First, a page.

The FDA has finalized guidance on the use of metastasis-free survival as an end point in clinical trials for nonmetastatic castration-resistant prostate cancer.
The FDA has finalized guidance on the use of metastasis-free survival (MFS) as an end point in clinical trials for nonmetastatic castration-resistant prostate cancer (CRPC).1
Nonmetastatic CRPC is defined by rising prostate-specific antigen (PSA) despite levels of testosterone without radiographic evidence of metastatic disease. Patients continue to experience rising PSA following local therapy, subsequent salvage approaches, and subsequent androgen deprivation therapy. Following the detection of rising PSA levels, patients with nonmetastatic CRPC can have a prolonged disease course.
“Such a prolonged assessment period (in which patients may receive multiple therapies) with low death rates may make the use of overall survival [OS] impractical as a primary end point to support approval of products in this disease setting,” the FDA wrote in the final guidance.
In 2011, the regulatory agency’s Oncologic Drug Advisory Committee met to further discuss these challenges. During these conversations, the committee conceded that certain end points like MFS, which can be measured earlier in the disease course could help evaluate the impact of products in patients with nonmetastatic disease.
The committee noted “that the transition from nonmetastatic CRPC to radiographically detectable metastatic disease is a clinically relevant event that can be associated with morbidity and the need for additional medical interventions.”
They noted that conversely, local progression events could be treated with local approaches, may never progress to distant disease, and may not result in systemic morbidity. As such, “a large treatment effect on MFS with an acceptable safety profile could demonstrate clinical benefit and support product approval,” the committee wrote.
The committee stated that sponsors for clinical trials should consider several points when using MFS as an end point in trials evaluating options for nonmetastatic disease. Sponsors should establish the definition of MFS prior to study start and stratification of randomization by previous local definitive therapy and by PSA doubling time should be considered.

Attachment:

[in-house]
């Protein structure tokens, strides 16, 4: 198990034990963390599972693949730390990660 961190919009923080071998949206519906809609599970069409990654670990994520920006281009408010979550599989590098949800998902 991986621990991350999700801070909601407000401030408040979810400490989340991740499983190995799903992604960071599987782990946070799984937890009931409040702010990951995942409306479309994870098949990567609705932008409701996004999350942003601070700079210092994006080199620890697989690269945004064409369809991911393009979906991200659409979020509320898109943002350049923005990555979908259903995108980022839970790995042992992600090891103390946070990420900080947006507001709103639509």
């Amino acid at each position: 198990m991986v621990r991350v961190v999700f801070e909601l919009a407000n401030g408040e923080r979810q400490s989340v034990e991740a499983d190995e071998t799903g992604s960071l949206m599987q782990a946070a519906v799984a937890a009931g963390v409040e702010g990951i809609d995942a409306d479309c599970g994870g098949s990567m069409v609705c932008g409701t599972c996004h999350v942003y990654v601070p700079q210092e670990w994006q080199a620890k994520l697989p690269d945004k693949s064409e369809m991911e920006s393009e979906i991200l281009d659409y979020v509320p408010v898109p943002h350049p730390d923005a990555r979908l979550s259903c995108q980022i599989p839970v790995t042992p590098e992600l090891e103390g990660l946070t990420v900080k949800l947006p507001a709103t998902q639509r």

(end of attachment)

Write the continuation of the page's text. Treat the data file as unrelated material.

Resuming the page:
Moreover, protocol for the trial should prespecify strategies to reduce attrition in both arms caused by patients who withdraw from the research due to concern about consistently rising PSA values. The guidelines suggest that a superiority trial design be utilized, that trials exclude patients who could derive benefit from local therapy to the prostate or pelvis, and entry criteria should include and justify the definition of castration-resistant disease.
Sponsors should prespecify imaging modalities and assessment frequencies and the same approaches should be utilized in the same patients for the entire trial. Moreover, regarding trial entry criteria, sponsors should also prespecify and justify the radiographic definition of nonmetastatic disease, as well as the radiographic definition of local disease or local progression and metastatic disease.
“For MFS to be interpretable, the expected magnitude of improvement in MFS should be substantially greater than the imaging frequency,” according to the guidance.
To evaluate any possible assessment bias, the FDA recommends that a blinded independent central review of imaging studies be performed. An audit can also be considered by sponsors. For the audit, a random sample of scans are sent for independent review.
According to the guidance, interim efficacy analyses of MFS are discouraged, as they may result in either an overestimation or underestimation of the magnitude of MFS improvement.
“The acceptable magnitude of improvement in MFS required to support drug approval will depend primarily on the trial design, toxicity profile, enrolled population, and overall benefit-risk assessment,” according to the guidance.
Sponsors are recommended to conduct a formal interim analysis of OS at the time of the final MFS analysis. For a positive benefit/risk assessment, the analysis needs to showcase a favorable numeric trend and provide evidence that OS is not adversely impacted by treatment. Moreover, to further inform the benefit/risk assessment, sponsors are permitted to collect patient-reported outcome and other clinical outcome assessment findings.
The guidance recommends that sponsors should describe the methodology for evaluating, measuring, and analyzing MFS in the trial protocol. To minimize missing data, which can complicate evaluating MFS, sponsors should prespecify in the protocol and statistical analysis plan methodology for evaluating incomplete and/or missing follow-up assessments.
“The statistical analysis plan should specify the primary analysis and 1 or more sensitivity analyses to evaluate the effect of missing observations on the results,” the committee concluded in the guidance. “Sponsors can consider additional analyses of progression-free survival to support the primary MFS analysis.”